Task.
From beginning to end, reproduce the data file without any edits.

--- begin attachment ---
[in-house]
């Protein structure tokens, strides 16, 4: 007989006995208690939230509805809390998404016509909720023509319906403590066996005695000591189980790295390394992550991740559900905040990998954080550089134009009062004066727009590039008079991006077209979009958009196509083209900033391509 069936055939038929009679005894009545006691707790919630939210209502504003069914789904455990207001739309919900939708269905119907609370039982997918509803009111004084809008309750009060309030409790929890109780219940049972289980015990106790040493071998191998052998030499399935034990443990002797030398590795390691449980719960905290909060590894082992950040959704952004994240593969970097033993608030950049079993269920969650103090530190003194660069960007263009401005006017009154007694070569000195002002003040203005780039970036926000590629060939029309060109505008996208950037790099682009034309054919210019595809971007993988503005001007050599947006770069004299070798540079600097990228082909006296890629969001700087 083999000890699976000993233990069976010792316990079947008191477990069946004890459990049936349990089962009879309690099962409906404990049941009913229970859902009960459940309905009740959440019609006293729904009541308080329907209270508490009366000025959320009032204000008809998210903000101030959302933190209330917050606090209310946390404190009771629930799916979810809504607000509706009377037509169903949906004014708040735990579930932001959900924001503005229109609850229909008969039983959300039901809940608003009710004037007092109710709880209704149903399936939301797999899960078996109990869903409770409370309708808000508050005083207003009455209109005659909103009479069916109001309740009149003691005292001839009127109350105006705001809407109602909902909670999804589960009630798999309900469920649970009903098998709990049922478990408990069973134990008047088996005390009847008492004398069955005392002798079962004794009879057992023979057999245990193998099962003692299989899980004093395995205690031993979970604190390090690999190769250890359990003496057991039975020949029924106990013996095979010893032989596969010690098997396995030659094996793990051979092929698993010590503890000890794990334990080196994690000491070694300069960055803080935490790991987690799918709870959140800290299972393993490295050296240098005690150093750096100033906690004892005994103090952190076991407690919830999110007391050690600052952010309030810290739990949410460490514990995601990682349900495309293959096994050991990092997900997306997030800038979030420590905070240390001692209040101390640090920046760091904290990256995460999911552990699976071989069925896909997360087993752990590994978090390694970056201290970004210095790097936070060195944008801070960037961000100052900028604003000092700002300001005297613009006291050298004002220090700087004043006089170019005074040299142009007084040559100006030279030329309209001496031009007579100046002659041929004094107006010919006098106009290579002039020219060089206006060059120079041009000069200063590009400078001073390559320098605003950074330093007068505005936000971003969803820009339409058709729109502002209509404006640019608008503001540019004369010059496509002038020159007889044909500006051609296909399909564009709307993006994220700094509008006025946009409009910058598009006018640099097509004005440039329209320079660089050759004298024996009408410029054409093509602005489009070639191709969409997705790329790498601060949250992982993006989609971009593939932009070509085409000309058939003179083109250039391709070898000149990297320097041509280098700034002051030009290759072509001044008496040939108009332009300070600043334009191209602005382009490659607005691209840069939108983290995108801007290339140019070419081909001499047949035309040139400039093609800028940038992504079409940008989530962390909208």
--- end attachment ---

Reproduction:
[in-house]
């Protein structure tokens, strides 16, 4: 007989006995208690939230509805809390998404016509909720023509319906403590066996005695000591189980790295390394992550991740559900905040990998954080550089134009009062004066727009590039008079991006077209979009958009196509083209900033391509 069936055939038929009679005894009545006691707790919630939210209502504003069914789904455990207001739309919900939708269905119907609370039982997918509803009111004084809008309750009060309030409790929890109780219940049972289980015990106790040493071998191998052998030499399935034990443990002797030398590795390691449980719960905290909060590894082992950040959704952004994240593969970097033993608030950049079993269920969650103090530190003194660069960007263009401005006017009154007694070569000195002002003040203005780039970036926000590629060939029309060109505008996208950037790099682009034309054919210019595809971007993988503005001007050599947006770069004299070798540079600097990228082909006296890629969001700087 083999000890699976000993233990069976010792316990079947008191477990069946004890459990049936349990089962009879309690099962409906404990049941009913229970859902009960459940309905009740959440019609006293729904009541308080329907209270508490009366000025959320009032204000008809998210903000101030959302933190209330917050606090209310946390404190009771629930799916979810809504607000509706009377037509169903949906004014708040735990579930932001959900924001503005229109609850229909008969039983959300039901809940608003009710004037007092109710709880209704149903399936939301797999899960078996109990869903409770409370309708808000508050005083207003009455209109005659909103009479069916109001309740009149003691005292001839009127109350105006705001809407109602909902909670999804589960009630798999309900469920649970009903098998709990049922478990408990069973134990008047088996005390009847008492004398069955005392002798079962004794009879057992023979057999245990193998099962003692299989899980004093395995205690031993979970604190390090690999190769250890359990003496057991039975020949029924106990013996095979010893032989596969010690098997396995030659094996793990051979092929698993010590503890000890794990334990080196994690000491070694300069960055803080935490790991987690799918709870959140800290299972393993490295050296240098005690150093750096100033906690004892005994103090952190076991407690919830999110007391050690600052952010309030810290739990949410460490514990995601990682349900495309293959096994050991990092997900997306997030800038979030420590905070240390001692209040101390640090920046760091904290990256995460999911552990699976071989069925896909997360087993752990590994978090390694970056201290970004210095790097936070060195944008801070960037961000100052900028604003000092700002300001005297613009006291050298004002220090700087004043006089170019005074040299142009007084040559100006030279030329309209001496031009007579100046002659041929004094107006010919006098106009290579002039020219060089206006060059120079041009000069200063590009400078001073390559320098605003950074330093007068505005936000971003969803820009339409058709729109502002209509404006640019608008503001540019004369010059496509002038020159007889044909500006051609296909399909564009709307993006994220700094509008006025946009409009910058598009006018640099097509004005440039329209320079660089050759004298024996009408410029054409093509602005489009070639191709969409997705790329790498601060949250992982993006989609971009593939932009070509085409000309058939003179083109250039391709070898000149990297320097041509280098700034002051030009290759072509001044008496040939108009332009300070600043334009191209602005382009490659607005691209840069939108983290995108801007290339140019070419081909001499047949035309040139400039093609800028940038992504079409940008989530962390909208």